Auberon put down the glass, slowly, thinking. "Do you think," he said, "that people are happier when they're alone, or with other people?"
She carried his glass and plate to the sink. "I don't know," she said. "I guess... Well, what do you think?"
"I don't know," he said. "I just wondered if... " What he wondered was whether it was a fact everyone knew, every grown-up anyway: that everyone is of course happiest alone, or the reverse, whichever it was. "I guess I'm happier with other people," he said.
"Oh yes?" She smiled; since she faced the sink, he couldn't see her. "That's nice," she said. "An extrovert."
"Well," Alice said softly, "I just hope you don't creep back in your shell again."
He was already on his way out, stuffing extra cookies in his pockets, and didn't stop, but a strange window had suddenly been flung open within him. Shell? Had he been in a shell? And -- odder still -- had he been seen to be in one, was it common knowledge? He looked through this window and saw himself for a moment, for the first time, as others saw him. Meanwhile his feet had taken him out the broad swinging doors of the kitchen, which grump-grumped behind him in their way, and through the raisin-odorous pantry, and out through the stillness of the long dining room, going toward his imaginary ball-game.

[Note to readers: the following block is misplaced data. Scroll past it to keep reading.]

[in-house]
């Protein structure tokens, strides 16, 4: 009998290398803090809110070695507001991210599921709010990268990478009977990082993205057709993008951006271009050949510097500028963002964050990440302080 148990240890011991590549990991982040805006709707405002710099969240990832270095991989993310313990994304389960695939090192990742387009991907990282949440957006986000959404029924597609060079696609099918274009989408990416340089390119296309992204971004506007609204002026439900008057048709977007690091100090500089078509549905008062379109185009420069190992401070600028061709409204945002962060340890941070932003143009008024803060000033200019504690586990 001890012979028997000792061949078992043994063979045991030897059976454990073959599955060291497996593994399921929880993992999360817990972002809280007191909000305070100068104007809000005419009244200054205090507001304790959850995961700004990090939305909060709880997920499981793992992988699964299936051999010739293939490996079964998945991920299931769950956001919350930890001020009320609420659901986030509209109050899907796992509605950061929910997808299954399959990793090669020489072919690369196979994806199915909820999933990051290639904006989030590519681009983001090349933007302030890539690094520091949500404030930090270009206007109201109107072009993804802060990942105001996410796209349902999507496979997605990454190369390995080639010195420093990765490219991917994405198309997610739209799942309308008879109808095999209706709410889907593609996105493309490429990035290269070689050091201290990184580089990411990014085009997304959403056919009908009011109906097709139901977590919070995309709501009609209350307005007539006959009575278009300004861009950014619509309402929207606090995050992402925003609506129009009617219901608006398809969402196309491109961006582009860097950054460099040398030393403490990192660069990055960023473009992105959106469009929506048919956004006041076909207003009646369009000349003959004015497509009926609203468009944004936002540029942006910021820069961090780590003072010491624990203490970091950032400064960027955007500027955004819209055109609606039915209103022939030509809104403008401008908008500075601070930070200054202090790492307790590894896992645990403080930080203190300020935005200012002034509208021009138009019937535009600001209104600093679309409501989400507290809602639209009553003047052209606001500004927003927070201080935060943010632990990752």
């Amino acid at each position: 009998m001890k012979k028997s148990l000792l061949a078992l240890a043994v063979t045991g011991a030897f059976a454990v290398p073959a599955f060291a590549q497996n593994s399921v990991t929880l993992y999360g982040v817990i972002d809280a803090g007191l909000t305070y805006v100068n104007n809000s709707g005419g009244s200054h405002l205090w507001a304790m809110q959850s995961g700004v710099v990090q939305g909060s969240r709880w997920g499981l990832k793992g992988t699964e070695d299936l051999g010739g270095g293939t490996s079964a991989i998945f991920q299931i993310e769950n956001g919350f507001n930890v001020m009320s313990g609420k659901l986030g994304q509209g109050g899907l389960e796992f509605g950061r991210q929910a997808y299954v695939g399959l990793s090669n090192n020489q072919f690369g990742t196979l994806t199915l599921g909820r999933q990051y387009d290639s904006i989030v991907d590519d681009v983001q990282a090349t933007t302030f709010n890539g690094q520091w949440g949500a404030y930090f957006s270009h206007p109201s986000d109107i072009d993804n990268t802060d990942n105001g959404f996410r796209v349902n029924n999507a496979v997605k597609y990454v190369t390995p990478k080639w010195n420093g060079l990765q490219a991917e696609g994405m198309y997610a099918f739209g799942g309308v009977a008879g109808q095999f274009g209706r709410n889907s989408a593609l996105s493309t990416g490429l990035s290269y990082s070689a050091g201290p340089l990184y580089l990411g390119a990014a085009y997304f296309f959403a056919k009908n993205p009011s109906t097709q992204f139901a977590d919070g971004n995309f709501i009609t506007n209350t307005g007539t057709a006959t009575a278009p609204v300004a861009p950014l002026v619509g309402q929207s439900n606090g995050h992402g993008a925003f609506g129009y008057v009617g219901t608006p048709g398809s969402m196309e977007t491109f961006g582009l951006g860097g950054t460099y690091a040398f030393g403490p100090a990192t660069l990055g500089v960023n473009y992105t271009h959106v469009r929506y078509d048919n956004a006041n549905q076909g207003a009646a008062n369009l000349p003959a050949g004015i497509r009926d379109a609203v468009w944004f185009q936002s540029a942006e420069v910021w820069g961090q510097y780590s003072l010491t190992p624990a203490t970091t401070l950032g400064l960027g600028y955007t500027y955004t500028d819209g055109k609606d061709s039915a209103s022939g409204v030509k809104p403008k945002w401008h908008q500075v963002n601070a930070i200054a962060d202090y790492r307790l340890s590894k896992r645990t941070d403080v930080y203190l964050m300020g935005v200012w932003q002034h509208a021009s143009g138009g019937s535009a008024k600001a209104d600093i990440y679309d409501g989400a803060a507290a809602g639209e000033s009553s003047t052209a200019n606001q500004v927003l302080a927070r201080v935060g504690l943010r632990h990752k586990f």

Excerpt from Little, Big: or, The Fairies' Parliament
by John Crowley
Related: The Shell